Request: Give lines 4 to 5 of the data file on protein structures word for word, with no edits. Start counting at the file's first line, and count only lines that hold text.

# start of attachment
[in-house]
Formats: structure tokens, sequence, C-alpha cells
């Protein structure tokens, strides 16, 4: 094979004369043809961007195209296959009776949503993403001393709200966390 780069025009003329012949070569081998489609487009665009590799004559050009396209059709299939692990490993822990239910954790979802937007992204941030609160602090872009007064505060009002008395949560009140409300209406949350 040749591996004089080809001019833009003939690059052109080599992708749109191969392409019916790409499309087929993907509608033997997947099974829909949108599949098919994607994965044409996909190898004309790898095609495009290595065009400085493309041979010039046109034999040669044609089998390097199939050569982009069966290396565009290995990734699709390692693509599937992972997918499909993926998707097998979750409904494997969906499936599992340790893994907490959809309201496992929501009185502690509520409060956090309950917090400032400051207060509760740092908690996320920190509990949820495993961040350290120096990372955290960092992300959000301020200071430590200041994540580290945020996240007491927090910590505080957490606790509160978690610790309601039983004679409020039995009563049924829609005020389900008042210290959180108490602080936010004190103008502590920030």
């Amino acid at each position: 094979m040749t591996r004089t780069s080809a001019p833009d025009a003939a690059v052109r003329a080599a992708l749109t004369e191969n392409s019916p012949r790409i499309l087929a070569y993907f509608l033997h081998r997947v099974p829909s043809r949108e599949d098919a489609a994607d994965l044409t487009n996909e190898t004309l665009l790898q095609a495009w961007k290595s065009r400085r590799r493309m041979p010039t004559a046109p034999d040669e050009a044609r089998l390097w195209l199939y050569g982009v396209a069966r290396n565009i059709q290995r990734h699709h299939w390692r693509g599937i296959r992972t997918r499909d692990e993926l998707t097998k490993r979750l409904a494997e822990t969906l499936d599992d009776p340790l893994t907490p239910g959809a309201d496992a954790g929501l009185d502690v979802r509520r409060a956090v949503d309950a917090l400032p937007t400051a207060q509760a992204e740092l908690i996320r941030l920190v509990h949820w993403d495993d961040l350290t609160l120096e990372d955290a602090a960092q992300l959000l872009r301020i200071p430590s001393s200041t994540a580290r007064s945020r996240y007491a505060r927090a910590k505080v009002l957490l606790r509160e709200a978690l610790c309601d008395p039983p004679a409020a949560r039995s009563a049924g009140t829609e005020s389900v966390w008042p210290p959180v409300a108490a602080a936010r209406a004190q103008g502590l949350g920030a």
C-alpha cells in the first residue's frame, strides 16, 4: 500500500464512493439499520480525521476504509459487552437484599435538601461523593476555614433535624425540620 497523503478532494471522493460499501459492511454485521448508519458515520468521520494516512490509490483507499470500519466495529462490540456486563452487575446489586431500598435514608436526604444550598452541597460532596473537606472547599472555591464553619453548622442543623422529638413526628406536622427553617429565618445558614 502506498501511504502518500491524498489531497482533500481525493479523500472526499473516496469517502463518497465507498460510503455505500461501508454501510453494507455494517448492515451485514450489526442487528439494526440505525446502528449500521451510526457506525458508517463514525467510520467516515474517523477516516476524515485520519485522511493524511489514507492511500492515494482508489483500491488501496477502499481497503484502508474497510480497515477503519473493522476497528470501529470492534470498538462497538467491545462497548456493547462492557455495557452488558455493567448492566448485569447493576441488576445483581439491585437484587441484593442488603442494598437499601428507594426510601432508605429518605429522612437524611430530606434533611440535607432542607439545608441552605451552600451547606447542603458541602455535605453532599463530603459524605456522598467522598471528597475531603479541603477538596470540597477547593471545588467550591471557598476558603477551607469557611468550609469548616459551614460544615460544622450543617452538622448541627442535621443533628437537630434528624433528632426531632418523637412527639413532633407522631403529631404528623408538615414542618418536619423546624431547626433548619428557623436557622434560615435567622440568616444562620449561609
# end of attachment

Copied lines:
């Amino acid at each position: 094979m040749t591996r004089t780069s080809a001019p833009d025009a003939a690059v052109r003329a080599a992708l749109t004369e191969n392409s019916p012949r790409i499309l087929a070569y993907f509608l033997h081998r997947v099974p829909s043809r949108e599949d098919a489609a994607d994965l044409t487009n996909e190898t004309l665009l790898q095609a495009w961007k290595s065009r400085r590799r493309m041979p010039t004559a046109p034999d040669e050009a044609r089998l390097w195209l199939y050569g982009v396209a069966r290396n565009i059709q290995r990734h699709h299939w390692r693509g599937i296959r992972t997918r499909d692990e993926l998707t097998k490993r979750l409904a494997e822990t969906l499936d599992d009776p340790l893994t907490p239910g959809a309201d496992a954790g929501l009185d502690v979802r509520r409060a956090v949503d309950a917090l400032p937007t400051a207060q509760a992204e740092l908690i996320r941030l920190v509990h949820w993403d495993d961040l350290t609160l120096e990372d955290a602090a960092q992300l959000l872009r301020i200071p430590s001393s200041t994540a580290r007064s945020r996240y007491a505060r927090a910590k505080v009002l957490l606790r509160e709200a978690l610790c309601d008395p039983p004679a409020a949560r039995s009563a049924g009140t829609e005020s389900v966390w008042p210290p959180v409300a108490a602080a936010r209406a004190q103008g502590l949350g920030a």
C-alpha cells in the first residue's frame, strides 16, 4: 500500500464512493439499520480525521476504509459487552437484599435538601461523593476555614433535624425540620 497523503478532494471522493460499501459492511454485521448508519458515520468521520494516512490509490483507499470500519466495529462490540456486563452487575446489586431500598435514608436526604444550598452541597460532596473537606472547599472555591464553619453548622442543623422529638413526628406536622427553617429565618445558614 502506498501511504502518500491524498489531497482533500481525493479523500472526499473516496469517502463518497465507498460510503455505500461501508454501510453494507455494517448492515451485514450489526442487528439494526440505525446502528449500521451510526457506525458508517463514525467510520467516515474517523477516516476524515485520519485522511493524511489514507492511500492515494482508489483500491488501496477502499481497503484502508474497510480497515477503519473493522476497528470501529470492534470498538462497538467491545462497548456493547462492557455495557452488558455493567448492566448485569447493576441488576445483581439491585437484587441484593442488603442494598437499601428507594426510601432508605429518605429522612437524611430530606434533611440535607432542607439545608441552605451552600451547606447542603458541602455535605453532599463530603459524605456522598467522598471528597475531603479541603477538596470540597477547593471545588467550591471557598476558603477551607469557611468550609469548616459551614460544615460544622450543617452538622448541627442535621443533628437537630434528624433528632426531632418523637412527639413532633407522631403529631404528623408538615414542618418536619423546624431547626433548619428557623436557622434560615435567622440568616444562620449561609